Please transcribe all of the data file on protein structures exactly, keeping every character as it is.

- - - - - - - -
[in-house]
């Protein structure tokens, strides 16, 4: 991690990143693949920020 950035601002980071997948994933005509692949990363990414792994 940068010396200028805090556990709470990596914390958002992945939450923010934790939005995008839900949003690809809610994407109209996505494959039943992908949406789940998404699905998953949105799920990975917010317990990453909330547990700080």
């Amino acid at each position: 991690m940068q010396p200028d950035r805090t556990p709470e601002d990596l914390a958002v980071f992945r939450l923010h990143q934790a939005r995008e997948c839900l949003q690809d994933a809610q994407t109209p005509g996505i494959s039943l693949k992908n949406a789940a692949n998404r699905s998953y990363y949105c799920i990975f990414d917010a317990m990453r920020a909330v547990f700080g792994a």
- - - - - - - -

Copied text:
[in-house]
């Protein structure tokens, strides 16, 4: 991690990143693949920020 950035601002980071997948994933005509692949990363990414792994 940068010396200028805090556990709470990596914390958002992945939450923010934790939005995008839900949003690809809610994407109209996505494959039943992908949406789940998404699905998953949105799920990975917010317990990453909330547990700080």
């Amino acid at each position: 991690m940068q010396p200028d950035r805090t556990p709470e601002d990596l914390a958002v980071f992945r939450l923010h990143q934790a939005r995008e997948c839900l949003q690809d994933a809610q994407t109209p005509g996505i494959s039943l693949k992908n949406a789940a692949n998404r699905s998953y990363y949105c799920i990975f990414d917010a317990m990453r920020a909330v547990f700080g792994a």